Biweekly Public Opinion Roundup: Extending Middle Class Tax Cuts

This month, Congress is tasked with deciding how to address the Bush Tax Cuts (passed in 2001) that are due to expire in December.  Public opinion seems to be in favor of keeping the tax cuts for the middle class, although there is less consensus around whether high-income households earning more than $250,000 a year should enjoy the same tax cuts. With the economy at top of mind, and deficit reduction hotly debated by pundits, the tax cut debate could shape up to be important for the midterm election.

The Pew/National Journal Congressional Conection Poll reports that a Americans are about evenly split three ways: 29% are in favor of keeping the Bush tax cuts for all, 29% are in favor of repealing tax cuts for the wealthy but keeping the the tax cuts for others, and 28% believe that the tax cuts should be repealed for all.  They have been tracking opinions on the Bush tax cuts since September 2004; support for repealing the tax cuts for the wealthy peaked in October 2008 at 37%, and hit a low point in July 2010 at 27%.  Further:

•47% of Republicans, compared to just 16% of Democrats and 30% of Independents, believe in keeping the Bush tax cuts in their current form
•Democrats show the most favor for repealing the tax cuts for the wealthy (40%)
•Families with an income over $75,000 show the strongest support for maintaining the tax cuts (39%) and the least amount of support for reappealing all taxcuts (21%)
•Support for maintaing all tax cuts declines among mid-income ($30,000-$74,999; 29%) and low-income (less than $30,000; 19%) families

The Pew National Journal Congressional Connection Poll also showed a plurality of Americans (39%) are concerned that repealing the tax cuts for the wealthy would hurt the economy, while 26% believe this would help the economy and 26% believe it will have no effect on the economy.  Republicans are much more inclined to believe that ending the tax cuts for those making more than $250,000 a year will hurt the economy, with 60% of Republicans asserting this belief, compared to 32% of Democrats and 33% of Independents.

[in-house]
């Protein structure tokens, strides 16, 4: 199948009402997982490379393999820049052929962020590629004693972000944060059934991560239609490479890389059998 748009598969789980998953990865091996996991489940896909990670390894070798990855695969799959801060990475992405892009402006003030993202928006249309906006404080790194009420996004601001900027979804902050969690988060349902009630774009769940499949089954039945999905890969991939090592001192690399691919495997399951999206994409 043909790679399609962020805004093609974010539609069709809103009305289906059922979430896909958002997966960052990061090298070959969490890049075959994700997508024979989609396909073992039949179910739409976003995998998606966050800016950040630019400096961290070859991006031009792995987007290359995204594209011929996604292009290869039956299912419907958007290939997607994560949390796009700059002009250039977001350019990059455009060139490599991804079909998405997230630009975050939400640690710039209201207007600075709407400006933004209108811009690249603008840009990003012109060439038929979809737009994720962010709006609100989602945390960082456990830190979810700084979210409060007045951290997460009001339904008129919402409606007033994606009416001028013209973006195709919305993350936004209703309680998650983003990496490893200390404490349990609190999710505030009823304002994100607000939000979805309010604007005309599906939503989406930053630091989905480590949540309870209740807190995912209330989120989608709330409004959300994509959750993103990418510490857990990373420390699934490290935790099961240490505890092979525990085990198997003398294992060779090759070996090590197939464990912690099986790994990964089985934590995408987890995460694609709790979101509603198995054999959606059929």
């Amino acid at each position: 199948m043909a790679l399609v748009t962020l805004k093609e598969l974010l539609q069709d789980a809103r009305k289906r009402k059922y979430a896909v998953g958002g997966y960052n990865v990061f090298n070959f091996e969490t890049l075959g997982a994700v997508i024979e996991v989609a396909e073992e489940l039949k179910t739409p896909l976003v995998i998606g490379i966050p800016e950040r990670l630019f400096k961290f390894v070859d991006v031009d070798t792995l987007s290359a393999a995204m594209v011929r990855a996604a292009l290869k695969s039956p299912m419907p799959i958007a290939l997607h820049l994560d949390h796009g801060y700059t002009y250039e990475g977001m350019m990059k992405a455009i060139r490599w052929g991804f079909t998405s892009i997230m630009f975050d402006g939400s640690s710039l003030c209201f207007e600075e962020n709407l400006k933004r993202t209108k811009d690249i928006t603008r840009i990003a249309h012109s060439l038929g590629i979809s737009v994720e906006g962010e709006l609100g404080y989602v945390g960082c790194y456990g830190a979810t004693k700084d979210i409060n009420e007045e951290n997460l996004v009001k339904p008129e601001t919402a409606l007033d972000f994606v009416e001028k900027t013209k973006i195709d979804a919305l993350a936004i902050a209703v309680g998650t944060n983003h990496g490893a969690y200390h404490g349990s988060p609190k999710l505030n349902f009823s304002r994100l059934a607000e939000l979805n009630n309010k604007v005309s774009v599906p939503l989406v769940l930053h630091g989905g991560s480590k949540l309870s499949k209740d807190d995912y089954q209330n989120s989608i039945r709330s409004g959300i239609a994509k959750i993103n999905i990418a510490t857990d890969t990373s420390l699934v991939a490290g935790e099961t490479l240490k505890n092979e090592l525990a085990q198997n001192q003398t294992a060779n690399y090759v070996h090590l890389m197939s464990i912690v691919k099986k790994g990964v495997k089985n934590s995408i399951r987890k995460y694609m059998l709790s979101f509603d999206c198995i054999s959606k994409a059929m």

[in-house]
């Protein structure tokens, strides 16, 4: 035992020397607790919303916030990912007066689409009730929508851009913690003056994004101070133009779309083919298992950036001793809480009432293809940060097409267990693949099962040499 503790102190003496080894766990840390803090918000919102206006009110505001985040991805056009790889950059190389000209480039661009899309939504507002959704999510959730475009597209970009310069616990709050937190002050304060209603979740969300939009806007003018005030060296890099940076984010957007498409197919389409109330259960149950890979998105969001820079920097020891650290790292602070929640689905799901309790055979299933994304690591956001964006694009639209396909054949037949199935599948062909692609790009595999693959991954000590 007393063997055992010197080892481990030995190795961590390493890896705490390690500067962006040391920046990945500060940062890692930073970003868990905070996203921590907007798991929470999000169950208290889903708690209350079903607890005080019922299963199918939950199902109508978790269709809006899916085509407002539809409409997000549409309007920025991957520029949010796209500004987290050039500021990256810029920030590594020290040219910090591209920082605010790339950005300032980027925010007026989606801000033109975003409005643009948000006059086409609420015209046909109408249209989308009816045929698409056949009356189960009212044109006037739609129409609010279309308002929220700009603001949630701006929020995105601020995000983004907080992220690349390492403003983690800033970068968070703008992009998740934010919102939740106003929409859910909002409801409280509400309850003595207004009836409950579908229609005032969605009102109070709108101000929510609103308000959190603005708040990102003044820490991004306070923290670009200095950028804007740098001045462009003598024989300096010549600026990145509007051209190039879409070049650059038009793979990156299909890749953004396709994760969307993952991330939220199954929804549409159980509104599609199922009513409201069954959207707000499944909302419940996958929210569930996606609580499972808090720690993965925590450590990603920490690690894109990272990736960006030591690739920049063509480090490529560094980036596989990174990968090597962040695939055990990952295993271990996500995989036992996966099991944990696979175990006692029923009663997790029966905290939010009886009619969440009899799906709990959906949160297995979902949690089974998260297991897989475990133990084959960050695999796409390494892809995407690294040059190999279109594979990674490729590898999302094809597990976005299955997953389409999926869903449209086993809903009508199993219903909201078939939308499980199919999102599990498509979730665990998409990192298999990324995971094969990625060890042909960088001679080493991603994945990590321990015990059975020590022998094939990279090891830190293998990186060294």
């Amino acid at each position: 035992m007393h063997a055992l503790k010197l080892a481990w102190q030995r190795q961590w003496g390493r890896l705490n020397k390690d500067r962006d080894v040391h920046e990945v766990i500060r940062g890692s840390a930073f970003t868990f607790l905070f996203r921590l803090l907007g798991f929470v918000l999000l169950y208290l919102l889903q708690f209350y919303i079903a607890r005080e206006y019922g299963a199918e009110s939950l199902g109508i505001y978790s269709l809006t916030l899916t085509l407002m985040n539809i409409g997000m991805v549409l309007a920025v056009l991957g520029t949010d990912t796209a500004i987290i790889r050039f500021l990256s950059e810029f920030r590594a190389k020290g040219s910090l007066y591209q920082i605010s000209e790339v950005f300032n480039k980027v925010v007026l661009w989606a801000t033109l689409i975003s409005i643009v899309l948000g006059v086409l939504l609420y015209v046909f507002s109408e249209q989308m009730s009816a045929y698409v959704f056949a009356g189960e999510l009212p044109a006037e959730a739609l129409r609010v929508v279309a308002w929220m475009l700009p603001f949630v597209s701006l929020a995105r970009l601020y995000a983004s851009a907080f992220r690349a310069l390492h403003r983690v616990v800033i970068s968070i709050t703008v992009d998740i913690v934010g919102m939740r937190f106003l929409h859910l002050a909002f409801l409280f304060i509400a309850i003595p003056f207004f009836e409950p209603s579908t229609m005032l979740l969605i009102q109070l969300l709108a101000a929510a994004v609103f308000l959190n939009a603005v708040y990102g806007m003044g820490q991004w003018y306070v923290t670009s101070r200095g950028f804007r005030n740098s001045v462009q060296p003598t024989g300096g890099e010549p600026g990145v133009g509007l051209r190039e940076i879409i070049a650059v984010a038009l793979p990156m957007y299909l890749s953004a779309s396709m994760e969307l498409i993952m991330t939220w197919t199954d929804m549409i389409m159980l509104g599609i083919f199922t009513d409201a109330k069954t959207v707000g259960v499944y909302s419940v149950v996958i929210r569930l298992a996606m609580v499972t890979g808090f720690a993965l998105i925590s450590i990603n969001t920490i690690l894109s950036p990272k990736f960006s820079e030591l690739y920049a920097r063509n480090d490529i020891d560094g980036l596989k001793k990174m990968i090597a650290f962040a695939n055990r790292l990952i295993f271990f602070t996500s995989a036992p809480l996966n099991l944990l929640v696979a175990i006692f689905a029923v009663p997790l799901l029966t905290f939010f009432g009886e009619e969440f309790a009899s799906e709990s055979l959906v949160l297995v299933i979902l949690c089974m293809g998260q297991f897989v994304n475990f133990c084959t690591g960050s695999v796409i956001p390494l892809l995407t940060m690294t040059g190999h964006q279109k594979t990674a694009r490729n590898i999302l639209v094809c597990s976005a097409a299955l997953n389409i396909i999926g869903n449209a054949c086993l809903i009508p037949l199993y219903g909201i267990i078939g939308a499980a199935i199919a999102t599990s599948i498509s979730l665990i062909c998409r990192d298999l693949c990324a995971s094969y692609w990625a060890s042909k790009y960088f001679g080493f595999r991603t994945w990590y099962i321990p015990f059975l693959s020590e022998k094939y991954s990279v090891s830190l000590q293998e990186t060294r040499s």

A new McClatchy-Marist Poll asked the question differently and found an even split between two options: 49% of registered voters agree that Congress should extend the tax cuts for the middle class only, and let them expire for households earning more than $250,000, and 48% believed that Congress should extend the tax cuts for everyone. As can be seen by the chart, women are much more likely than men to agree that the tax cuts should expire for the wealthy.  Young folks and Democrats are also more likely to agree. 

Congress should extend the tax cuts only for the middle class, but not for the top 2%, that is, households earning $250,000 or more:

Source: McClatchy-Marist Poll

The McClatchy Marist survey also asked if a household income of $250,000 makes you wealthy, and 55% of registered voters believe that it does.  Of those who agree, 59% believe that the tax cuts should be allowed to expire for the wealthy.  Of those who believe that $250,000 does NOT make you wealthy, 38% believe the tax cuts should be repealed for households in this income bracket.

Importantly, a recent Democracy Corps Survey finds that the "rising American electorate," comprised of unmarried women, minorities, and young voters under 30, support progressive tax ideas.

Read more at The Opportunity Agenda website.

Tags: public opinion, Congress, Bush, Opportunity, Taxes (all tags)


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